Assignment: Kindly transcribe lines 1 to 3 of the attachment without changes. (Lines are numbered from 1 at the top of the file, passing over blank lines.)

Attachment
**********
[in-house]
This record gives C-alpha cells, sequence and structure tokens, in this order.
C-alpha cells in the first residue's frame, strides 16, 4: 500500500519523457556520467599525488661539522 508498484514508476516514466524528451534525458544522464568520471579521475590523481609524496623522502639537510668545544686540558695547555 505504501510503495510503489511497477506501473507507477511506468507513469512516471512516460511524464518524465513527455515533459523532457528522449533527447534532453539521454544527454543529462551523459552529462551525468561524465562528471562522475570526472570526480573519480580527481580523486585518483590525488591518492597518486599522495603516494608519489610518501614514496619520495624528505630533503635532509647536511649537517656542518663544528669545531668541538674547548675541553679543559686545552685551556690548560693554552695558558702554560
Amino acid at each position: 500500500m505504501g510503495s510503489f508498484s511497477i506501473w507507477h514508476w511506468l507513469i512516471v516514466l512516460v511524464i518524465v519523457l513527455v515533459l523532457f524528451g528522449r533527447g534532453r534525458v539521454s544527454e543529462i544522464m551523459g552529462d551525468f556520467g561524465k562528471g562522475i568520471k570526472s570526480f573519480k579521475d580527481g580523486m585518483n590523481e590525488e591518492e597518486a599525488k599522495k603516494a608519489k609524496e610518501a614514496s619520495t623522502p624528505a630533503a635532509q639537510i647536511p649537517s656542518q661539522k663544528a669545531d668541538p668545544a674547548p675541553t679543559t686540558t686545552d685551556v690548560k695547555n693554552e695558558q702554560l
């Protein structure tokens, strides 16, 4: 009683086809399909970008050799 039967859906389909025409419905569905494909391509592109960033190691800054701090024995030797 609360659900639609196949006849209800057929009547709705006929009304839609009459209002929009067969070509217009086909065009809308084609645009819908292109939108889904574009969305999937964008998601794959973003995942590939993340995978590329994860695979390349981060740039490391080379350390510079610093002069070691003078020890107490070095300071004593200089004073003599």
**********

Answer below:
[in-house]
This record gives C-alpha cells, sequence and structure tokens, in this order.
C-alpha cells in the first residue's frame, strides 16, 4: 500500500519523457556520467599525488661539522 508498484514508476516514466524528451534525458544522464568520471579521475590523481609524496623522502639537510668545544686540558695547555 505504501510503495510503489511497477506501473507507477511506468507513469512516471512516460511524464518524465513527455515533459523532457528522449533527447534532453539521454544527454543529462551523459552529462551525468561524465562528471562522475570526472570526480573519480580527481580523486585518483590525488591518492597518486599522495603516494608519489610518501614514496619520495624528505630533503635532509647536511649537517656542518663544528669545531668541538674547548675541553679543559686545552685551556690548560693554552695558558702554560